|Publication number||US4312915 A|
|Application number||US 06/094,370|
|Publication date||Jan 26, 1982|
|Filing date||Nov 15, 1979|
|Priority date||Jan 30, 1978|
|Publication number||06094370, 094370, US 4312915 A, US 4312915A, US-A-4312915, US4312915 A, US4312915A|
|Inventors||John C. C. Fan|
|Original Assignee||Massachusetts Institute Of Technology|
|Export Citation||BiBTeX, EndNote, RefMan|
|Patent Citations (7), Non-Patent Citations (3), Referenced by (53), Classifications (22)|
|External Links: USPTO, USPTO Assignment, Espacenet|
The Government has rights in this invention pursuant to Contract F19(628)-76-C-0002, Electronic Systems Division, Air Force Systems Command, United States Air Force.
This is a continuation of application Ser. No. 873,434 filed Jan. 30, 1978, now abandoned, which was a continuation-in-part of application Ser. No. 624,701 filed Apr. 7, 1976, now abandoned.
Selective-black absorbers can be obtained in three ways. First, a thin film that absorbs solar radiation, but is transparent to infrared radiation, can be coated on a base that has low infrared emissivity. The high infrared reflectivity of the base provides the low infrared emissivity. Second, selective black properties may also be obtained with a metal or metallic oxide that has high infrared reflectivity and a low solar reflectivity that is further suppressed by antireflections coatings. Lastly, wire-mesh techniques to fabricate selective-black surfaces with special morphology to trap the solar radiation but not the infrared.
This invention relates to the first technique for obtaining selective-black absorbers.
FIG. 1 shows the most advanced prior-art selective-black absorber fabricated by Seraphin of the University of Arizona. It consists of multilayers of Si and Ge separated from tungsten and steel by a diffusion barrier of Cr2 O3. The Si and Ge, which transmit infrared radiation provide high absorption below 1 μm; the tungsten provides high infrared reflectivity. The Si reflectivity in the solar spectrum is suppressed by an antireflection coating. The optical-reflectivity spectrum of such a composite is shown in FIG. 1(a). The wavelength-selective properties are good but not outstanding. However, an important advantage of these composites is their stability at a high operating temperature, 500° C., for over 1000 hours.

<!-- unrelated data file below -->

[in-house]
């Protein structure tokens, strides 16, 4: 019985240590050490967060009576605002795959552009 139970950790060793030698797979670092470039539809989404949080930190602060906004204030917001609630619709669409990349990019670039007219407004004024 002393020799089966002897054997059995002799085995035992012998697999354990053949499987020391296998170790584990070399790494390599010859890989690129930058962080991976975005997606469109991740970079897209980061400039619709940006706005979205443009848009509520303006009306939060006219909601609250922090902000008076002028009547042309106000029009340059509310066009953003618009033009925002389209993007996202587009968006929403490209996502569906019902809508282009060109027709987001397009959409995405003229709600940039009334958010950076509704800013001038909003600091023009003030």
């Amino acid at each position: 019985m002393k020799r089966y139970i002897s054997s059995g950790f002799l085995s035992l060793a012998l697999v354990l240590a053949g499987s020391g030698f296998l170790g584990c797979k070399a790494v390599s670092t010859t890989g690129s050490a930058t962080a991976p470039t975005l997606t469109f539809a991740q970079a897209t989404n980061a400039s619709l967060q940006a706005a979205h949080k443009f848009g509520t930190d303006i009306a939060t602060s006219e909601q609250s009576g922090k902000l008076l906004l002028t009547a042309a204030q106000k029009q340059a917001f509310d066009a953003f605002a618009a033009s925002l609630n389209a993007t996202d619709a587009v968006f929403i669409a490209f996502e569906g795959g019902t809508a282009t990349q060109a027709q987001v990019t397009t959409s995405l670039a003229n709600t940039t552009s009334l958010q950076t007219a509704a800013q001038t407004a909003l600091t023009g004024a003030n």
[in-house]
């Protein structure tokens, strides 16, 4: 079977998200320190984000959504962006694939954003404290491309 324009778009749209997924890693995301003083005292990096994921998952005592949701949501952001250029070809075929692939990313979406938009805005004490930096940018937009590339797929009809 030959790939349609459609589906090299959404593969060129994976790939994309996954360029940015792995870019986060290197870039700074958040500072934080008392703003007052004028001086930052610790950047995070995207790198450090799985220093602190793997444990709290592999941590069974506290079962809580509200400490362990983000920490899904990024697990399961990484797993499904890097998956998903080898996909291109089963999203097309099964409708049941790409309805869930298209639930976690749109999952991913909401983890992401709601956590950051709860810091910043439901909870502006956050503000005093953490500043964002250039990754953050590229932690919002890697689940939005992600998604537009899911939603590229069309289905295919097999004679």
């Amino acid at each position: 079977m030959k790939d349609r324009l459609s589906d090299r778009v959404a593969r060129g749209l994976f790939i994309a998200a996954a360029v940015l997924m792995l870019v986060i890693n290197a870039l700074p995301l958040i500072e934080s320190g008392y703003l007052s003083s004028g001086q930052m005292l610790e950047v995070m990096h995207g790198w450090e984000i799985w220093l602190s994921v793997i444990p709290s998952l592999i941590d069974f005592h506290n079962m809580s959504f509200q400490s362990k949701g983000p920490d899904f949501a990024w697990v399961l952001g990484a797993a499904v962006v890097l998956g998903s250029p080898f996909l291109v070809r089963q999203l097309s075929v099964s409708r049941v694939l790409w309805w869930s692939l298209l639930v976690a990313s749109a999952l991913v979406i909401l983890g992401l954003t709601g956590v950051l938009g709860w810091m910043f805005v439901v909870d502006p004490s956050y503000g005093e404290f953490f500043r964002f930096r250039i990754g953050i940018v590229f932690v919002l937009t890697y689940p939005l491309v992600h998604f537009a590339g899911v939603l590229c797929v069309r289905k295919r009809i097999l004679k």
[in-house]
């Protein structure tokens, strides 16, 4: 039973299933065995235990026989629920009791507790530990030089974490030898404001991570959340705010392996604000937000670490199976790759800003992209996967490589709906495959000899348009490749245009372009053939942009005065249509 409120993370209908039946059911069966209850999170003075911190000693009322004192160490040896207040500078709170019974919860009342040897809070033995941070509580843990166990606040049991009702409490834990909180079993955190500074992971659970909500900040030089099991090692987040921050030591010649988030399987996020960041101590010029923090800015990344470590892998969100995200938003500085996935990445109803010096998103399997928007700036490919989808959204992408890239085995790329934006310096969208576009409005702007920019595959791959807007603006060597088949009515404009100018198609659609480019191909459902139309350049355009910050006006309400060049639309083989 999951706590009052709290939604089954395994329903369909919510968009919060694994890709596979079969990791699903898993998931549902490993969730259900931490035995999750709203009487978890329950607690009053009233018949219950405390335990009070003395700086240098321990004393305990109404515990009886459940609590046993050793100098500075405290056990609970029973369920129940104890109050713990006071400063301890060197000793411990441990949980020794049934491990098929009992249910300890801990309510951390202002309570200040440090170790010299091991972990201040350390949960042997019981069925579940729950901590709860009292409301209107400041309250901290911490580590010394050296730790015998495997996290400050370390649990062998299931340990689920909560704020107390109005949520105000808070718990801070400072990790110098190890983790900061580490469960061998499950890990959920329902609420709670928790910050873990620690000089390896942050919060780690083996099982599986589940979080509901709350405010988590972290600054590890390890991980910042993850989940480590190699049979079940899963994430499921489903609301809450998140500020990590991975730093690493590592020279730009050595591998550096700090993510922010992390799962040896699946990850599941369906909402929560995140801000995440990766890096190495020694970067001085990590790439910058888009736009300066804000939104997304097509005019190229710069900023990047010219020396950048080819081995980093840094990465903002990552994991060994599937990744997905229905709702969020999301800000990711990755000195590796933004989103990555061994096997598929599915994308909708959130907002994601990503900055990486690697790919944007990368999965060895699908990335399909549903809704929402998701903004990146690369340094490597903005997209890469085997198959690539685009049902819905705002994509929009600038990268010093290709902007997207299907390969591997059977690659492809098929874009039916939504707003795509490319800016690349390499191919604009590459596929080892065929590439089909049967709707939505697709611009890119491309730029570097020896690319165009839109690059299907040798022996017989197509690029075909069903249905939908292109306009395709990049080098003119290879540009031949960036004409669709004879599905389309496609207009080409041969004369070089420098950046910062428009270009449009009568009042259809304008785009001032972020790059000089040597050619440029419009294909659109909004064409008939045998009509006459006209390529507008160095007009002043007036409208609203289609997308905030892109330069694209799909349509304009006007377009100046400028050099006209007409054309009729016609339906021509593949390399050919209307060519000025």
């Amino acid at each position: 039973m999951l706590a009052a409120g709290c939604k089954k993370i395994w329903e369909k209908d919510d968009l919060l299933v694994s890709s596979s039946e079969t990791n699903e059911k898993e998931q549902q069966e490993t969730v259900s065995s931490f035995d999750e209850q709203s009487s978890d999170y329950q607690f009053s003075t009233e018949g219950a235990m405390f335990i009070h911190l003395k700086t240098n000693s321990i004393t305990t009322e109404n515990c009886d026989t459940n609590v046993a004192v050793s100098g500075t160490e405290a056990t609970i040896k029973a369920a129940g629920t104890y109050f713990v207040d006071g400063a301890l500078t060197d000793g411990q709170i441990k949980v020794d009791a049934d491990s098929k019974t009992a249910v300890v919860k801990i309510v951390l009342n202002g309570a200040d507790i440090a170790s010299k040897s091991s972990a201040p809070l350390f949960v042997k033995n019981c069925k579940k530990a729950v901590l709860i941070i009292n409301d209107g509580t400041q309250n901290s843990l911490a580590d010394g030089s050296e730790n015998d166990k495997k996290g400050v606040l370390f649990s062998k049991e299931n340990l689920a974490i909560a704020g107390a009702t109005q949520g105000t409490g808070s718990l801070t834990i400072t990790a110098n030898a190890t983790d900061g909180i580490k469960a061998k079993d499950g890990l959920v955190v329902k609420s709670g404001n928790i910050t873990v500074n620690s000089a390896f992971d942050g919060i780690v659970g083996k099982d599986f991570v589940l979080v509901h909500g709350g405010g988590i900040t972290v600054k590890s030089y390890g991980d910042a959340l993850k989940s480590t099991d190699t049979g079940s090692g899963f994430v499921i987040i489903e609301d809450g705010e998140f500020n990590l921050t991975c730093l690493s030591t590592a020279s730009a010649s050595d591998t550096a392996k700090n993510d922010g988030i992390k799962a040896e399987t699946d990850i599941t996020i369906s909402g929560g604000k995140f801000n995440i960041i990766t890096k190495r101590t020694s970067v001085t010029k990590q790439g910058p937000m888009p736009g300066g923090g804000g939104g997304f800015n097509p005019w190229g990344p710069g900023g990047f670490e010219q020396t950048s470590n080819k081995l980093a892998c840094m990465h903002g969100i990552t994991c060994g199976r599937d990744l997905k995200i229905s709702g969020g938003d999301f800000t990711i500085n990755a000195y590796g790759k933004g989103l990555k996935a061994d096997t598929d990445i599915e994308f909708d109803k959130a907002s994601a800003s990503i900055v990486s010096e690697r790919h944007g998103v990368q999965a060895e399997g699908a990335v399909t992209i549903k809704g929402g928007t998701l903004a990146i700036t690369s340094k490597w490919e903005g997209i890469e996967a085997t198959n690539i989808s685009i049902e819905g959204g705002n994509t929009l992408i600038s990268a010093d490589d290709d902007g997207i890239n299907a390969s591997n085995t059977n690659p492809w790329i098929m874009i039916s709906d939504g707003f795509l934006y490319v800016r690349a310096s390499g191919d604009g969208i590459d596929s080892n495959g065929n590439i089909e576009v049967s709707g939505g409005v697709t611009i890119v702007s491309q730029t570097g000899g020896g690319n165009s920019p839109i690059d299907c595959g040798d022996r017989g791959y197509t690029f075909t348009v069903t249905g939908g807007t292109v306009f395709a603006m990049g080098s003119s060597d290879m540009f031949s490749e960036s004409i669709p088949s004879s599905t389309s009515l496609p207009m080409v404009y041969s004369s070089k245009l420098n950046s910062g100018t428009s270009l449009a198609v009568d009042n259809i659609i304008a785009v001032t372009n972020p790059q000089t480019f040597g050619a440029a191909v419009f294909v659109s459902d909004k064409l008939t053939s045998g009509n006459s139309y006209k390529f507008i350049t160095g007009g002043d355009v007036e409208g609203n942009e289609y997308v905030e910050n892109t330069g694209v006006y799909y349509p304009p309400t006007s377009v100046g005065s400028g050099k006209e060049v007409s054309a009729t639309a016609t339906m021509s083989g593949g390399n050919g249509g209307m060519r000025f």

The most popular prior-art selective-black absorber for low temperature operation is Cr-black. Cr-black is presently deposited on metal sheets by electroplating. FIG. 2 shows the optical reflectivities of two Cr-black coatings. One was electroplated on Cu, the other Mar et al. electroplated on Ni. The coating on Cu has excellent selective properties: a solar absorptivity of 94% and an infrared emissivity of 4%. The Cr-black on Ni also has high solar absorptivity, about 94%, but its infrared emissivity is 12%.
Unfortunately, the optical properties of Cr-black on Cu degrade at operating temperatures above 200° C. in air. However, Cr-black on Ni is stable up to 300° C.
The basic properties of Cr-black absorbers are not yet well understood. Initial x-ray diffraction results suggest that the material is a cermet consisting of polycrystalline Cr2 O3 and amorphous or extremely fine-grained Cr metal, in which the front surface is almost entirely Cr2 O3 and the metal concentration increases toward the coating-substrate interface. If this is the case, the optical properties may be affected by crystallization of the amorphous chromium at elevated temperatures. In addition, at 350° C. Cr oxidizes in air to Cr2 O3. To circumvent these problems a cermet system MgO/Au, in which the metal, Au, is not amorphous and does not oxidize; and a Cr2 O3 /Cr cermet with antireflective coating have been developed.